These are reviews originally posted to Amazon as customer reviews. They're intended for entertainment and informational purposes only. (Apologies for any typos, bad grammar, or offensive language.) This isn't sponsored by Amazon or represent them in any way, although they do have a very nice site and I recommend checking it out for your next book purchase. Feel free to comment on the books if you've read them or tell me how much my reviews suck or whatever.
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Friday, July 6, 2012


by Amanda Hocking
(3/5 stars)

As someone who's self-published a couple of novels, I had of course heard of Amanda Hocking.  She's one of the patron saints of "indie" publishing, someone who hit it big without going the traditional publishing route.  I hadn't actually read any of her self-published books, so when I saw this on the Vine newsletter I decided to give it a try and see what the hubbub was about.

The answer:  not much that I can tell.  I've read more than a few YA paranormal type books int he last couple of years, both traditionally and self-published.  This really seemed like a pretty bland offering compared to some I've read.

The bland plot revolves around Gemma Fisher--oh what a clever last name for someone who loves water!--who lives in a small Maryland town.  She's sixteen and dreams of being an Olympic swimmer.  She also goes out at night to swim in the cove, where she meets three hot young girls with weird names:  Penn, Thea, and Lexi.  No one really likes those girls or knows where they came from, but boy are they hot!  Did I mention they're hot?  Because it's only mentioned like all the time.

Anyway, the girls are evil monsters of a type that should be fairly obvious.  And of course they want Gemma to go to the dark side with them.  I wouldn't have really minded that since Gemma is dumb as a post.  Even when she finds out what the Mean Girls are she doesn't do anything really to try and stop them.  She doesn't even go on Google or anything to try and find out more about them.  I mean come on, doesn't this quaint little Maryland town have DSL?  None of the other characters seem any brighter.

The final payoff is slightly less disappointing than "Twilight."  Just slightly.  I can't think of any reason I'd want to read one sequel, let alone three.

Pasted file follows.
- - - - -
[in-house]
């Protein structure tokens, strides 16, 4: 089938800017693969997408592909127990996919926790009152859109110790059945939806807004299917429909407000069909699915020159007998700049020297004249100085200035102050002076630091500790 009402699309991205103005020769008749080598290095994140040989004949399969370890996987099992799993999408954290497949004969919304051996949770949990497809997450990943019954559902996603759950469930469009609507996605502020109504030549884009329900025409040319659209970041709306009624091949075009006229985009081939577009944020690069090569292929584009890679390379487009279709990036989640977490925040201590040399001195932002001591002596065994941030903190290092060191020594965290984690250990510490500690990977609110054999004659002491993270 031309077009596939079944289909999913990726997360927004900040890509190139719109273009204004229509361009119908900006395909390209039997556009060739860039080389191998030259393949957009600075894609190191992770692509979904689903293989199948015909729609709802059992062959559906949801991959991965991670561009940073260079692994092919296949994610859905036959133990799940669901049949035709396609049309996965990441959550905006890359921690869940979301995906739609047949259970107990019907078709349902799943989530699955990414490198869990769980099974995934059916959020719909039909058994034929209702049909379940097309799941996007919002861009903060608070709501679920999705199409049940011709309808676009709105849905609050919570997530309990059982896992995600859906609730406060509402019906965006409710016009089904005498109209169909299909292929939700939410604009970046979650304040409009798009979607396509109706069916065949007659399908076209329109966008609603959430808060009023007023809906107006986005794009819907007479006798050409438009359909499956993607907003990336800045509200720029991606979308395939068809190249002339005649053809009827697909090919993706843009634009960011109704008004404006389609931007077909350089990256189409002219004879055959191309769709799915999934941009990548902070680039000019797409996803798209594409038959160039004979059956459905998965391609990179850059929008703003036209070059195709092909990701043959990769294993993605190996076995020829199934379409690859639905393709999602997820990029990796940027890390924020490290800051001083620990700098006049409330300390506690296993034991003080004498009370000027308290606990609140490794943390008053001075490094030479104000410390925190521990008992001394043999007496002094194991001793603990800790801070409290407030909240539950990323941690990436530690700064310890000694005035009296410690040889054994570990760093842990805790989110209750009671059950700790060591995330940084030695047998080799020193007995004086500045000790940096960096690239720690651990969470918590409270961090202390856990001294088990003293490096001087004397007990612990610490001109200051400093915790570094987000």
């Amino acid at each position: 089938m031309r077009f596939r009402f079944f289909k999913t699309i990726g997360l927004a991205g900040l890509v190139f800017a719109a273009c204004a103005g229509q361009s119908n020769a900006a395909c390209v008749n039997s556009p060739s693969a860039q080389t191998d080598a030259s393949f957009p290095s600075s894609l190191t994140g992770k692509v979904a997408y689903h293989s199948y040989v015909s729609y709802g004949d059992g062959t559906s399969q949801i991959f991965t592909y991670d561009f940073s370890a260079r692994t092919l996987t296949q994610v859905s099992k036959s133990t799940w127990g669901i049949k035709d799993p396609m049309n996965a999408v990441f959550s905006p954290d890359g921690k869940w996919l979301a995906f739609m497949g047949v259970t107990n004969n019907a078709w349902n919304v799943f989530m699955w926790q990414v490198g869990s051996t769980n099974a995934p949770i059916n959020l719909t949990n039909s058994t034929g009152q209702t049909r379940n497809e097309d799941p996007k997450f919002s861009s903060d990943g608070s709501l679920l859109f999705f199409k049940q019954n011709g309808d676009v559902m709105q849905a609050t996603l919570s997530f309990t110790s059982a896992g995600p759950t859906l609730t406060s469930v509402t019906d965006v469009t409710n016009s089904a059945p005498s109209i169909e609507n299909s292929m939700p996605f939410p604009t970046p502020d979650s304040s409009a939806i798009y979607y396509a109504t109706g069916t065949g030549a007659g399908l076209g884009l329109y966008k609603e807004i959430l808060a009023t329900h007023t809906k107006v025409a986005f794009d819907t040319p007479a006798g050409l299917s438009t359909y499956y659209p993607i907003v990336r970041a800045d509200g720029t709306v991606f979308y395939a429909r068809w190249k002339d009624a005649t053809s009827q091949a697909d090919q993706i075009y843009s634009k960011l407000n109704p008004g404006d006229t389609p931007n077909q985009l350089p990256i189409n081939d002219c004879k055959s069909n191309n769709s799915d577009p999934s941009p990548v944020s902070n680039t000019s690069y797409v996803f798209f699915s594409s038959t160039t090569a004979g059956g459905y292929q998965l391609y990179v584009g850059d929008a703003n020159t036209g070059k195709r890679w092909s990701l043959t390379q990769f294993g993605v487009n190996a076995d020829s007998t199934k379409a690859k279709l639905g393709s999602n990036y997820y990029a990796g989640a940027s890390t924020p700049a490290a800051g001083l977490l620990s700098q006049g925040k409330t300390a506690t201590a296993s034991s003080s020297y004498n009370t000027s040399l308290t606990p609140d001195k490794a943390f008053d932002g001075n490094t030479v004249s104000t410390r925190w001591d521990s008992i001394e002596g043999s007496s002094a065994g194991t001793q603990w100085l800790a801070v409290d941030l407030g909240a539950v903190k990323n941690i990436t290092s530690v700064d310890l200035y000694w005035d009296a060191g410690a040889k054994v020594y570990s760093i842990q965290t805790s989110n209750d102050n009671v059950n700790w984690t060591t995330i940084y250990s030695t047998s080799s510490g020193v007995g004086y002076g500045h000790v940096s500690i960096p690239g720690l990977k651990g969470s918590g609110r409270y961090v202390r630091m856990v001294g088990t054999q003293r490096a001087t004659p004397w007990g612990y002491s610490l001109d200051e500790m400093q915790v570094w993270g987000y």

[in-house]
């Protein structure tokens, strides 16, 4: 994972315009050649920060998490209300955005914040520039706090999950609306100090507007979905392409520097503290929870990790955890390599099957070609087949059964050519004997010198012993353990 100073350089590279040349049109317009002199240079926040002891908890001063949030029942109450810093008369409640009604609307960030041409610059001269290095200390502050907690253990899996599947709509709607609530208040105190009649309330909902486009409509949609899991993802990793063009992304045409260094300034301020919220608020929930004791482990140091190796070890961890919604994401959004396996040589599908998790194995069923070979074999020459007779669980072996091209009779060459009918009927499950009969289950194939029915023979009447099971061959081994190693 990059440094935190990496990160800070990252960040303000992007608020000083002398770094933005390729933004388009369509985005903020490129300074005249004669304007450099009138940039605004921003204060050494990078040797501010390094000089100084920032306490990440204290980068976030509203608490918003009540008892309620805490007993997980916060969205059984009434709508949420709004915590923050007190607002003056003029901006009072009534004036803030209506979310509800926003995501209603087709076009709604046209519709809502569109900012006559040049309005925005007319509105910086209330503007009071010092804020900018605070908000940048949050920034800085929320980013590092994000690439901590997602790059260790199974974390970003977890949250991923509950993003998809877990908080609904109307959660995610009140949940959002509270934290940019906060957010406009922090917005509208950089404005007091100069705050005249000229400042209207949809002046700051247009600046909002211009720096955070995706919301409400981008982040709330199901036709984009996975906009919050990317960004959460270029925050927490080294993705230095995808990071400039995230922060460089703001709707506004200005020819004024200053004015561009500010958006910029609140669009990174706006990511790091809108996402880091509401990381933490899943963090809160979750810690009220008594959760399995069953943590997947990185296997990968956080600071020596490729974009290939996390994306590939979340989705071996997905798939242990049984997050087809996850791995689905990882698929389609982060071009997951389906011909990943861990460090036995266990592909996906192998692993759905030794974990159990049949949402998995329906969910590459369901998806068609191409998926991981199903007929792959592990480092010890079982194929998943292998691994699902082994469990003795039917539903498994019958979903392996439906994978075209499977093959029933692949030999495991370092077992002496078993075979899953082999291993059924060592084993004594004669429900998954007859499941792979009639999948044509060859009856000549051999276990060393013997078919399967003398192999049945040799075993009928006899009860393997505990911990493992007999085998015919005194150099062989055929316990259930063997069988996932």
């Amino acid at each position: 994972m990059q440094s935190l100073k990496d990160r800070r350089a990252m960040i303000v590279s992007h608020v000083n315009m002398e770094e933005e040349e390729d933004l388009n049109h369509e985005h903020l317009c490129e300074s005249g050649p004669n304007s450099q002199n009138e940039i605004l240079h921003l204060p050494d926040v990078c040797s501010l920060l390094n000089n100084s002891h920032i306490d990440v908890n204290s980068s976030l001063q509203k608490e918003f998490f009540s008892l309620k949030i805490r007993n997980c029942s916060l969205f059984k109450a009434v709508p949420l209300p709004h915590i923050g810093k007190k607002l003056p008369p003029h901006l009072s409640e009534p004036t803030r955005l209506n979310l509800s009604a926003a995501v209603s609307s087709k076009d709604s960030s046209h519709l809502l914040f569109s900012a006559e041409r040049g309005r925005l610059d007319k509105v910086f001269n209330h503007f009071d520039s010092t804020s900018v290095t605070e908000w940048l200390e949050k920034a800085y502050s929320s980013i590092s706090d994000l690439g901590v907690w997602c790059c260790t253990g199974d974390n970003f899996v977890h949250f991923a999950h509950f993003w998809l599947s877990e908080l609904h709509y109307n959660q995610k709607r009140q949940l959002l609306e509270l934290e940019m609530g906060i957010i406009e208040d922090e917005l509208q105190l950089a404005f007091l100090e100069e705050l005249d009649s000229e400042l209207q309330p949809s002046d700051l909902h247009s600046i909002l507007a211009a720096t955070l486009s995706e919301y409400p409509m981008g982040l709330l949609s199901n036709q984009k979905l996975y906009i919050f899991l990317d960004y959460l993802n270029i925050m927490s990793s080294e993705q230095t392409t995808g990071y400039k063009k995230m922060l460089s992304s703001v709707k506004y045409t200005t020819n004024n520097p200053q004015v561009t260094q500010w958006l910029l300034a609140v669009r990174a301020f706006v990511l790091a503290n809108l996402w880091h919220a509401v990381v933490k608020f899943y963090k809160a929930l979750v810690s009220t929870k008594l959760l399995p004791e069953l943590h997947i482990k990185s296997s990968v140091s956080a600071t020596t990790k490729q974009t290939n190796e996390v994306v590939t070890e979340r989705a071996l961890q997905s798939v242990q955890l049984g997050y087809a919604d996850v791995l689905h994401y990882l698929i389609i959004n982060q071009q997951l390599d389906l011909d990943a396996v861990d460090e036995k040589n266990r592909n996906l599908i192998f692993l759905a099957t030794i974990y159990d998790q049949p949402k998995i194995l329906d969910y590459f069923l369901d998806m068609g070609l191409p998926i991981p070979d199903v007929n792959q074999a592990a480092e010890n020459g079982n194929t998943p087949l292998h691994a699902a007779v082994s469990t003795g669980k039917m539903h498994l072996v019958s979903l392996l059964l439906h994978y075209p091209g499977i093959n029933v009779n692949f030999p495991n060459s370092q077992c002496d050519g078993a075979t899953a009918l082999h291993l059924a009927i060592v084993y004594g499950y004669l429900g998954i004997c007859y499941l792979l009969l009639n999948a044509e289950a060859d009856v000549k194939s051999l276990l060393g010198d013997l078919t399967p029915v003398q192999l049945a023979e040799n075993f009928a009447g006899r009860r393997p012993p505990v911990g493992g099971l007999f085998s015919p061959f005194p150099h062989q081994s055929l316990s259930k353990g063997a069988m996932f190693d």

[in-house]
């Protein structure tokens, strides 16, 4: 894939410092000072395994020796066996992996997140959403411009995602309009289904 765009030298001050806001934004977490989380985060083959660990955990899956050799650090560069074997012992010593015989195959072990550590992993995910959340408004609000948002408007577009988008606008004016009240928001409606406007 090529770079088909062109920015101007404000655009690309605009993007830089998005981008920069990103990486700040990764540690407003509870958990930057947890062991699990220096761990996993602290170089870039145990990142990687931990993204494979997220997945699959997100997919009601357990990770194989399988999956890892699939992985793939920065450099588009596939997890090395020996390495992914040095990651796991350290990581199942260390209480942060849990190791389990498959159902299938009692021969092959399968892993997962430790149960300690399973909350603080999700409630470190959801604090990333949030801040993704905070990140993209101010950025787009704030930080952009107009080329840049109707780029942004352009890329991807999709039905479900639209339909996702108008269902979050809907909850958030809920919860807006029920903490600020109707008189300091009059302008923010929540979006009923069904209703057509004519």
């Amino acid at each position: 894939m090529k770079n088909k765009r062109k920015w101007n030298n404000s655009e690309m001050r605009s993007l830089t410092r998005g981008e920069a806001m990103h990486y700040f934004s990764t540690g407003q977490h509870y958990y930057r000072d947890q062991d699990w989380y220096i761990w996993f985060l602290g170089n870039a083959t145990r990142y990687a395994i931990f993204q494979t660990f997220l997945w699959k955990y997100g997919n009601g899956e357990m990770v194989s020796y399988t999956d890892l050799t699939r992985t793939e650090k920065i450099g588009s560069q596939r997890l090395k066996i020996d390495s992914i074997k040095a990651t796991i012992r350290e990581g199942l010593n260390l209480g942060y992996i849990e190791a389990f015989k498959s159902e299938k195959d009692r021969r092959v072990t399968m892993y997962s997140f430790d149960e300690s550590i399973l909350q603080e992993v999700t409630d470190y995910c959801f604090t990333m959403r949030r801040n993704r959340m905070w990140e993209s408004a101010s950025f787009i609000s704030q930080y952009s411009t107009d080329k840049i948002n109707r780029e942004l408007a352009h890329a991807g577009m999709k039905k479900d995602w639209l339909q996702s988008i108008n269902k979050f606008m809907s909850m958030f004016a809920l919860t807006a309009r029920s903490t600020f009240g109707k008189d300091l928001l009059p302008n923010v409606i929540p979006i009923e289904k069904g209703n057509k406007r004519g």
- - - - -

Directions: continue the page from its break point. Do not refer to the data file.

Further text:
As for the writing, you can take the girl out of self-publishing but you can't take the self-publishing out of the girl.  Overall the writing is as bland as the plot.  It features things like "head-hopping" during scenes, an abundance of -ing verbs, and plenty of adverbs, all the kind of things agents and editors warn authors about.  That is unless said author has sold thousands of ebooks and then they have carte blanche.

Things didn't get off to a great start for my reading experience.  The very first sentence reads, "Even over the sea, Thea could smell the blood on her."  My immediate thought was, "Well of course you can still smell it if it's ON you."  I think the author meant the smell of blood in a metaphorical sense.  I'd just drop the last two words and then it would read clearer.  There was also this great typo:  "He even used to WATER Harper and Gemma when they were younger and their dad was busy."  It's important to note Harper and Gemma are not petunias or Cocker Spaniels who would need someone to water them.  I assume the author meant WATCH them.  I wonder if the editor will bother correcting that or if they'll let it slide and take the easy paycheck.

Anyway, this didn't take long to read.  You could probably read the whole thing over one day at the beach or something.  I don't see any reason why you should, especially since the traditional publisher will charge much more than for Hocking's self-published books.  You can get just as good as this for less than a buck.  It's not a terrible book, just terribly mediocre.

That is all.

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